United States Air Force(LAS VEGAS) — The Air Force has identified the Thunderbirds pilot killed in an F-16 crash in Nevada on Wednesday as Maj. Stephen Del Bagno, an experienced pilot with more than 3,500 hours of flight time.“Maj. Stephen Del Bagno was killed when his F-16 Fighting Falcon crashed over the Nevada Test and Training Range April 4, 2018 at approximately 10:30 a.m. during a routine aerial demonstration training flight,” said an Air Force statement.Del Bagno was in his first season with the Thunderbirds flying as the team’s Slot Pilot aboard Thunderbird 4, one of six F-16 aircraft that make up the elite flight demonstration team. “We are mourning the loss of Major Del Bagno,” said Brig. Gen. Jeannie Leavitt, the commander of the 57th Wing based at Nellis. The Air Force base outside of Las Vegas Nevada is the home base for the elite demonstration team.“He was an integral part of our team and our hearts are heavy with his loss,” said Leavitt. “We ask everyone to provide his family and friends the space to heal during this difficult time.”Originally from Valencia, Calif., Del Bagno was a 2005 graduate of Utah Valley State University, and was commissioned as an officer in 2007.Before he joined the Air Force Del Bagno was a civilian flight instructor, corporate pilot, skywriter, and a banner tow pilot.Prior to joining the Thunderbirds, Del Bagno served as an F-35A Evaluator Pilot and Chief of Standardization and Evaluation, 58th Fighter Squadron, Eglin AFB, Fla.He had logged more than 3,500 total flight hours in over 30 different aircraft, including 1,400 hours as an Air Force pilot.An investigation is being conducted into the cause of Wednesday’s crash.The team’s participation at the March Air Reserve Base “The March Field Air & Space Expo” has been canceled. It is unknown how this accident will impact the remainder of the 2018 Thunderbirds season. Wednesday’s crash is the latest in a string of high-profile incidents involving the demonstration team that performs annually at air shows across the country.Last November, Leavitt removed Lt. Col. Jason Heard as the Thunderbirds commander – citing a loss of confidence in his “leadership and risk management style.Heard’s dismissal followed a June 23 crash in Dayton, Ohio after one of the Thunderbirds F-16’s flipped over on the runway, an incident a subsequent Air Force investigation determined was avoidable.On June 2, 2016, another Thunderbirds jet crashed outside of Colorado Springs, Colo., following a flyover at the Air Force’s commencement exercises. The pilot ejected to safety. A later investigation revealed that the F-16 crashed because of an equipment malfunction.Copyright © 2018, ABC Radio. All rights reserved.
Global environmental change is expected to alter selection pressures in many biological systems, but the long-term molecular and life history data required to quantify changes in selection are rare. An unusual opportunity is afforded by three decades of individual-based data collected from a declining population of Antarctic fur seals in the South Atlantic. Here, climate change has reduced prey availability and caused a significant decline in seal birth weight. However, the mean age and size of females recruiting into the breeding population are increasing. We show that such females have significantly higher heterozygosity (a measure of within-individual genetic variation) than their non-recruiting siblings and their own mothers. Thus, breeding female heterozygosity has increased by 8.5% per generation over the last two decades. Nonetheless, as heterozygosity is not inherited from mothers to daughters, substantial heterozygote advantage is not transmitted from one generation to the next and the decreasing viability of homozygous individuals causes the population to decline. Our results provide compelling evidence that selection due to climate change is intensifying, with far-reaching consequences for demography as well as phenotypic and genetic variation.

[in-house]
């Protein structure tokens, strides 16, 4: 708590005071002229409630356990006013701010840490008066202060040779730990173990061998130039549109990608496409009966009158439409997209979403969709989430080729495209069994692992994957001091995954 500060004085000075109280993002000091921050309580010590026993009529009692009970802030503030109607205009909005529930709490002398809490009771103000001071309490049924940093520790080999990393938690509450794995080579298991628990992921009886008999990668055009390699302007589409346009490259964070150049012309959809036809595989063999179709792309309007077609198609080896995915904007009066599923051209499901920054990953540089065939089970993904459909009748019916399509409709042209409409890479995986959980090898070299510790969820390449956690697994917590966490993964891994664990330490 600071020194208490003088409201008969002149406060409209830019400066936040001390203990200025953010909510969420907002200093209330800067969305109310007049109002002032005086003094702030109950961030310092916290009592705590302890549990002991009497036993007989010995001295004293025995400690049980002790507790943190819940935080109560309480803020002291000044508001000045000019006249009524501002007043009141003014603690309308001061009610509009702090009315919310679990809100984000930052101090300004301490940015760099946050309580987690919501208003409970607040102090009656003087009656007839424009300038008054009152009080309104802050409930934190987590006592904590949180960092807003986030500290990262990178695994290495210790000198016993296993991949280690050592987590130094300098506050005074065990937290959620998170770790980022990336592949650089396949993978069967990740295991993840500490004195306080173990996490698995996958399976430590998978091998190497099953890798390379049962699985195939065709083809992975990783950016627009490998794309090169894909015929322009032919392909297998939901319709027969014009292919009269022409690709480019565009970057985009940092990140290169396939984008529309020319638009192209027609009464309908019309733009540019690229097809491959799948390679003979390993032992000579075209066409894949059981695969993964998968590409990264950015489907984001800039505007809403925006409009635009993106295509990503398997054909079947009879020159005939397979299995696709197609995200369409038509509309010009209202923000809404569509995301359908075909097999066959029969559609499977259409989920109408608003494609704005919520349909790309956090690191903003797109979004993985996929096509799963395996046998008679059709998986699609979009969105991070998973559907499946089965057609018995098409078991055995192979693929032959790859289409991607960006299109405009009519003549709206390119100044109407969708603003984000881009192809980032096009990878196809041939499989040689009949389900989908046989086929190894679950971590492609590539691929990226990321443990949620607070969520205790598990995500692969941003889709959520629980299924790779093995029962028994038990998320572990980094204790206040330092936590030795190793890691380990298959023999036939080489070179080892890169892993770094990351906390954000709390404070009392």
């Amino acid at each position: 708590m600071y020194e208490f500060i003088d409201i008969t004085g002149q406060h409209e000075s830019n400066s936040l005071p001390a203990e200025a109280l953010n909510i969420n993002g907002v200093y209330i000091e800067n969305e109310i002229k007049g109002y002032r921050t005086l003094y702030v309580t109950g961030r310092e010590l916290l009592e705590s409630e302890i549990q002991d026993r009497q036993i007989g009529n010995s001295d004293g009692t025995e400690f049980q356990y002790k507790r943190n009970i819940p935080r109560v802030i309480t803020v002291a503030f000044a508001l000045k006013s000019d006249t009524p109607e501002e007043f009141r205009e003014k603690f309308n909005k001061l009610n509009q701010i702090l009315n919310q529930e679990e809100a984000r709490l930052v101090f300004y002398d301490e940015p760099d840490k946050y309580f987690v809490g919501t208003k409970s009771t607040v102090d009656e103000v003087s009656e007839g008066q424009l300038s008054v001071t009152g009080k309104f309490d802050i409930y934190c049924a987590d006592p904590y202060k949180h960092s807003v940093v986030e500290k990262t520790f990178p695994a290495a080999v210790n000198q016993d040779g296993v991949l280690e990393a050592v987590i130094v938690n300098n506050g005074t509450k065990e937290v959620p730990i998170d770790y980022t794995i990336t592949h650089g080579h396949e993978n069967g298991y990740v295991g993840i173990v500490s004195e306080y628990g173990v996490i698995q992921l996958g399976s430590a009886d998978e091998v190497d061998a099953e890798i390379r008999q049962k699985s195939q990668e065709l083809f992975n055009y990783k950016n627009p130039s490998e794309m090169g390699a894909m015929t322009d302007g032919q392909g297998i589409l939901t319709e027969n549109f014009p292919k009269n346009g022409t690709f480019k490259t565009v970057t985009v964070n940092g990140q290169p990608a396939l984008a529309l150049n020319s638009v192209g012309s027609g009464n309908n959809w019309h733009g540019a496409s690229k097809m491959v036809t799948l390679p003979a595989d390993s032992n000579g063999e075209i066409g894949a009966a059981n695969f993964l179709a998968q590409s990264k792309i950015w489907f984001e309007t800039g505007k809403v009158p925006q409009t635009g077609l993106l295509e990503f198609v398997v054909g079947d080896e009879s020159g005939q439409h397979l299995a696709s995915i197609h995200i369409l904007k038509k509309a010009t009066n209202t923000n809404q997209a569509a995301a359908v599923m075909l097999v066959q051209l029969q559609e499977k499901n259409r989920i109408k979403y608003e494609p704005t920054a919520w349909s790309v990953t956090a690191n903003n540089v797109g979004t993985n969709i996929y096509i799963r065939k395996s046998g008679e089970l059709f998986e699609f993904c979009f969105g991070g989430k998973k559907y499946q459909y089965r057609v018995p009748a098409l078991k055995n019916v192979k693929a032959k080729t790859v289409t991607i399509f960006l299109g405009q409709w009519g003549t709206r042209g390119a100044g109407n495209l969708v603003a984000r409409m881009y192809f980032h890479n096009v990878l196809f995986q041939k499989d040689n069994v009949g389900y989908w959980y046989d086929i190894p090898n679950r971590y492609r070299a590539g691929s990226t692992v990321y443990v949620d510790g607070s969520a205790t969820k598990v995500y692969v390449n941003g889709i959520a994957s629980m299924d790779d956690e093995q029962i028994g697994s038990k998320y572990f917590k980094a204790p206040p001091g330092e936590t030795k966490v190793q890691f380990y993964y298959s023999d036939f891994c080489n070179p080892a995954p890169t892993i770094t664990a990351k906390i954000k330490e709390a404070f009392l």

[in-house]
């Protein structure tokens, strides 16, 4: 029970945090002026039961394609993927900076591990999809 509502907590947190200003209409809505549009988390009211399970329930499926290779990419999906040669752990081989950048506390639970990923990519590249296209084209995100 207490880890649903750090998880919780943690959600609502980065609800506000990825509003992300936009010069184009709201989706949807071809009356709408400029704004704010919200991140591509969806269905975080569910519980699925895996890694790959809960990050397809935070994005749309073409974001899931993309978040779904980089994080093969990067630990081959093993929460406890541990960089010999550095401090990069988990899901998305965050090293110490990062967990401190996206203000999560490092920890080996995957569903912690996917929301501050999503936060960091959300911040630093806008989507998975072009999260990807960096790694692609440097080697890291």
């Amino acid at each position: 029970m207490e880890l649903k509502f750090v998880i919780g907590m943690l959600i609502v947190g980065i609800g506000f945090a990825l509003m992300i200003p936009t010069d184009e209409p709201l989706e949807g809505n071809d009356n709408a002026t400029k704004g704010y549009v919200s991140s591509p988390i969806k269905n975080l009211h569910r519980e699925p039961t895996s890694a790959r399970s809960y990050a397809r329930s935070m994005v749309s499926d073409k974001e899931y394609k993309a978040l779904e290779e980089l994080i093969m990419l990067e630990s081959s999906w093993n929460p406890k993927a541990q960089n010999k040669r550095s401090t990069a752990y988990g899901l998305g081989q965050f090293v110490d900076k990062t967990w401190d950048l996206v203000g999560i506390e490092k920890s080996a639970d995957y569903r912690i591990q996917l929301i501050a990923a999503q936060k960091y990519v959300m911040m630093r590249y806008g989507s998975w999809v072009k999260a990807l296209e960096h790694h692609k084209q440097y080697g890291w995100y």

Increasing US shale bankruptcies heighten concern over costs of plugging abandoned oil wellsNot all companies facing financial difficulty will fail to pay for the closure cost of their drilling assets, but as the rate at which bankruptcies are occurring across the sector accelerates, the risk of non-payment gets higher.Data collected by US law firm Haynes and Boone shows that, in the first eight months of this year, 36 exploration and production (E&P) firms in North America filed for Chapter 11 bankruptcy protection.Analysis from research group Rystad Energy estimates there could be as many as 29 more companies to follow this year, and almost 190 more bankruptcies by the end of 2022.Earlier this week, Oasis Petroleum became the latest addition to that list.A low oil price caused by the pandemic’s demand destruction has had a big impact, but the quickening pace of the low-carbon energy transition is also having an effect on oil and gas businesses.“For the first time, regulators, taxpayers and investors can see the scale of environmental debt burdening the US oil industry as it heads into the energy transition,” says Robert Schuwerk, Carbon Tracker’s executive director in North America. Inadequate financing mechanisms could leave US states and taxpayers holding the bill for plugging abandoned oil wells as shale-sector bankruptcies grow, according to a new analysis Millions of wells have been left abandoned across US oilfieldsFigures from the US Environmental Protection Agency (EPA) show there were 3.2 million abandoned wells across US oilfields in 2018, only one-third of which had been effectively plugged. Carbon Tracker estimates there are a further 1.2 million unplugged wells in the country that are undocumented.Permanently closing an oil and gas well at the end of its life usually involves plugging it with a cement filler, which significantly limits the release of environmentally-damaging carbon dioxide and methane emissions.According to the EPA, an unplugged well releases around 100 times more methane than one that has been effectively sealed.Legislation moved through the US House of Representatives in July that addresses the growing concern about “orphan wells” – those whose responsible parties are unknown – and suggests measures to identify, and claim reimbursement from, the companies that have abandoned them.Federal funding could also be offered to support the highest-priority wells, based on their environmental impact – an idea that has gained support from presidential candidate Joe Biden in the run up to November’s election.He has also suggested employing out-of-work oilfield services (OFS) labourers to tackle the plugging of abandoned wells. There are more than three million abandoned oil and gas wells across the US The huge cost of plugging abandoned onshore oil and gas wells across the US could be passed on to taxpayers, due to insufficient financial mechanisms in place to cover operator defaults.At a time when bankruptcies across the US shale patch are multiplying – with firms under pressure from a pandemic-induced price crunch and an accelerating clean-energy transition – UK-based think tank Carbon Tracker estimates this payment risk to be as high as $280bn.In a report, the organisation finds the “surety bonds” oil and gas companies are required to obtain to cover end-of-life obligations for their wells currently account for only 1% of overall closure costs – meaning that if an operator were to go bust, a massive excess on the bill would need to be paid.“When a company cannot pay, responsibility shifts to minimally-funded state orphan-well programmes and then to taxpayers,” it notes. “Oil and gas-producing states are susceptible to serial operator defaults and exposed to hundreds of billions of dollars in orphan-well liability risk.”The US oil heartland of Texas is shown to be the most at risk, with a total undiscounted cost to retire onshore wells calculated at $117bn. Oklahoma faces a $31bn bill, while in Pennsylvania and Ohio the figure stands at $15bn and $13bn respectively.“By continuing to extend free unsecured credit for oilfield-closure liabilities, states are subsidising oil and gas to the detriment of their citizens, the environment, and the competitiveness of renewable energy needed to combat climate change,” says Greg Rogers, a senior advisor to Carbon Tracker. Higher bonds would transfer responsibility back to industryCarbon Tracker identifies three causes of the closure costs facing state regulators and taxpayers: outdated and unrealistic estimates of well-closure costs; single-well bonds with low face amounts relative to estimated costs; and “blanket” bonds that reduce the bond amount per well for large operators.It adds: “The risk is more pronounced for unconventional shale drilling than older conventional wells, which have been used to estimate costs to date. Shale production has more wells, with greater depths, and shorter lifespans.“The new math of shale production implies higher well-closure costs sooner, raising the chances of operator default.”Higher bonds demanded by states would go some way to shifting the financial burden of cleaning up abandoned or inactive wells back to the industry, says the think tank, while also positioning them to qualify for federal aid.